The failure to record this transaction on the books of the association thereby "concealing it from the stockholders", as alleged, does not make the transaction fraudulent. If Wurzel was insolvent at the time, as the jury found he was, and if the directors had taken steps to have the assignment in question annulled, that action even if successful would have brought no gain to the association. Since Wurzel was insolvent at the time, the association actually gained $500 by the transaction now called into question. Any party who profits by a transaction cannot successfully claim that he or it was defrauded by it. In every case of fraud there must be some undue advantage gained by the fraudulent actor or by parties acting in privity with him and there must be also some disadvantage sustained by the party defrauded. In the instant case, Wurzel, if insolvent, gained nothing and the association lost nothing by this transaction. In every case of fraud there must be a victim. This record discloses no victim. The jury found as a fact that the association was not victimized out of a single dollar. 1 Story, Eq. Jurisprudence, Sec. 186 defines "fraud" as "the successful employment of any cunning deception or artifice to circumvent, cheat or deceive another." Bouvier's Law Dictionary defines "fraud" as "the misrepresentation by word or deed of material facts, by which one exercising reasonable discretion is misled to his injury".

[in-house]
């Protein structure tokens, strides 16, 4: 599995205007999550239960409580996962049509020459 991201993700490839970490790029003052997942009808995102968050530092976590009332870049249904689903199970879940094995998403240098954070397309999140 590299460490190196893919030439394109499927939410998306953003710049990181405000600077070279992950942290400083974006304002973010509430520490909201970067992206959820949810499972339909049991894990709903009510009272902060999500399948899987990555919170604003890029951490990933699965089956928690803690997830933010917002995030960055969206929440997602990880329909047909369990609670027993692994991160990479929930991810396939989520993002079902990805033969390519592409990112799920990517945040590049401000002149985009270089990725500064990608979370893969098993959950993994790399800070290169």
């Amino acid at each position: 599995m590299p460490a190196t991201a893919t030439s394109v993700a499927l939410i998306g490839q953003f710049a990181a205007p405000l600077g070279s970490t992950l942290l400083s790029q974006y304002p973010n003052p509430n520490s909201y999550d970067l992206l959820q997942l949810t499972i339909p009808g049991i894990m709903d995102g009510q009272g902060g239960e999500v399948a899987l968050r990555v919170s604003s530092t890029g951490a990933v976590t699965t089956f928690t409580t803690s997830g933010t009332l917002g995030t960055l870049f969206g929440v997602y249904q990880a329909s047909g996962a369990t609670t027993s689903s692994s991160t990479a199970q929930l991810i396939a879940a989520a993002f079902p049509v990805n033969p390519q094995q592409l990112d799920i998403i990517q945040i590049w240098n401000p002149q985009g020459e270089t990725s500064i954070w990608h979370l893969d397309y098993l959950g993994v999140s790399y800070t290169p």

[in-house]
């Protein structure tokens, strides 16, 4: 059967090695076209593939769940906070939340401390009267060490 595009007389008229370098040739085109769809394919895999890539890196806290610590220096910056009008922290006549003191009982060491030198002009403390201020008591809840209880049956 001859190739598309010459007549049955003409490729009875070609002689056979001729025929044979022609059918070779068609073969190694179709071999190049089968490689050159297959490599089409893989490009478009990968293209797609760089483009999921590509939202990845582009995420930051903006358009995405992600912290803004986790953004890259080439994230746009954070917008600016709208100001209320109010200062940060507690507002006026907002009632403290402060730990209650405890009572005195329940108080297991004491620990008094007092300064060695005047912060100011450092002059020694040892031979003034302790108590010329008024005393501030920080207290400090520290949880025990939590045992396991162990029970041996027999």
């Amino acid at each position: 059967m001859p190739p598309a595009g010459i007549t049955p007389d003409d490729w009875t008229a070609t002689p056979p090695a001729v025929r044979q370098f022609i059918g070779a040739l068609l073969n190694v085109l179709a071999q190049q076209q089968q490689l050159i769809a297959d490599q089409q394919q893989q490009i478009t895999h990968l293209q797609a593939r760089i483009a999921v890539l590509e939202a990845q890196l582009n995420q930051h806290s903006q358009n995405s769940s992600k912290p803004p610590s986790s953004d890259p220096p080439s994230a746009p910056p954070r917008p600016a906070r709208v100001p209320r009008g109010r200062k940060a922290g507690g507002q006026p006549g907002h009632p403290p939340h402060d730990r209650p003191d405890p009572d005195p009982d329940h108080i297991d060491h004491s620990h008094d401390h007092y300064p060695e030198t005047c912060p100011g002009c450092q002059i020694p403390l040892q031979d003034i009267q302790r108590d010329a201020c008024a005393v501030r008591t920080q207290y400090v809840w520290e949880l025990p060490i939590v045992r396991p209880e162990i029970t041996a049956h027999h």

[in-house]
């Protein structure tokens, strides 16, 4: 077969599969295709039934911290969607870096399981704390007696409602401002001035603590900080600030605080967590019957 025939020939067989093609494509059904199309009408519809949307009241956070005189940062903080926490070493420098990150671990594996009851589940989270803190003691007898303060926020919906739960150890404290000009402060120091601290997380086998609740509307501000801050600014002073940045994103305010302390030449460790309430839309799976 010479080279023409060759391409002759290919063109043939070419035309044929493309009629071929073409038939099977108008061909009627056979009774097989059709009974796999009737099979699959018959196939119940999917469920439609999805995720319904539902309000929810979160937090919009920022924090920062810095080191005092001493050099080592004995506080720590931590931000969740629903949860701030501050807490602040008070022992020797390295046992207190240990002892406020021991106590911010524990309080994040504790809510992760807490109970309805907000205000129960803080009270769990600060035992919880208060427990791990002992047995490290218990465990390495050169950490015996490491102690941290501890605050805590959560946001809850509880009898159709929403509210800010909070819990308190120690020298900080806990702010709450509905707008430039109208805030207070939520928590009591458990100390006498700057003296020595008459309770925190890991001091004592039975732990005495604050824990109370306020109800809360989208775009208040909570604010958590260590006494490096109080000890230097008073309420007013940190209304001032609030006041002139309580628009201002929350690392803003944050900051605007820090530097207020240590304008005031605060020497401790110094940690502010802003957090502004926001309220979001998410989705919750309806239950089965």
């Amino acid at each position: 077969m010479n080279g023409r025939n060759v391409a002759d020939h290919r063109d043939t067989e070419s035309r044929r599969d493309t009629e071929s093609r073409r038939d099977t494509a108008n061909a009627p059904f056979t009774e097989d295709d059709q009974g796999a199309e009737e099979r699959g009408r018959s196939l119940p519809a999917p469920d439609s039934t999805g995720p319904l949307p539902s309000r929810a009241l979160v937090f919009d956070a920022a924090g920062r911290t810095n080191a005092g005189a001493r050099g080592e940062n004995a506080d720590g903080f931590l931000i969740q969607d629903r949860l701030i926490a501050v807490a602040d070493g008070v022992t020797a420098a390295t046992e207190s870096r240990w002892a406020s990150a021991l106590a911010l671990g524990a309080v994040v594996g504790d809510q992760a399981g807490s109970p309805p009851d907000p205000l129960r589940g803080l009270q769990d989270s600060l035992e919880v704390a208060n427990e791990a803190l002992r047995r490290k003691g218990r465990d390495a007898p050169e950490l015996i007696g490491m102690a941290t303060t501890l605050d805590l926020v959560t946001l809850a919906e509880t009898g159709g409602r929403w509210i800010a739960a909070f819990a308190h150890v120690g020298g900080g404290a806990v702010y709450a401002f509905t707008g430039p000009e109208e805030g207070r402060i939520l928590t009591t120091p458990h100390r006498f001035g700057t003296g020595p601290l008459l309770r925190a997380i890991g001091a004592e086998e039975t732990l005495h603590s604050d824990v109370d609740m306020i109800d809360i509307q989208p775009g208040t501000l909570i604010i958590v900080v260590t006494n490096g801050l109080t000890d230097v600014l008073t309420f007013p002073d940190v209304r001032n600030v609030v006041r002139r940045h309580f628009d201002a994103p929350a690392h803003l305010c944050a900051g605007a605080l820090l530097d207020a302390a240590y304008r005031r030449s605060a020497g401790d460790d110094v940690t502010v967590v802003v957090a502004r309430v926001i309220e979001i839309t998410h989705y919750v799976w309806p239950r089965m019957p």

I can find no support in this record for the conclusion of the majority "that the evidence presented to prove the defense shows that the transaction with the defendant, Wurzel, was fraudulent." If there were facts tending to support this conclusion they would have to be found by the jury. It is not the function of courts to decide controversial issues dependent upon oral testimony. See Nanty-Glo Boro. v. American Surety Co., 309 Pa. 236, 163 A. 523.

The defense offered a written agreement duly executed by the proper officials of these associations. The defendants were protected in this agreement by the Act of May 12, 1925, P. L. 615, 15 P.S. Sec. 42 and 61, reenacted in the Business Corporation Law of 1933, and the Building and Loan Association Code of 1933. The corporation is bound by such agreements as the defense offered in this case. See Houghten v. Restland Memorial Park, Inc., 343 Pa. 625, 23 A.2d 497. This case holds that under section 305 of the Act of May 5, 1933, P. L. 364, a corporation is liable on an obligation executed by the president or vice-president and the secretary or treasurer, unless at the time of the execution the holder of the obligation was chargeable with knowledge that it was not properly authorized. It also holds that a corporation may not avail itself even of ultra vires as a defense where a contract has been entered into and executed in good faith by the other party and the corporation has received the benefit of the performance.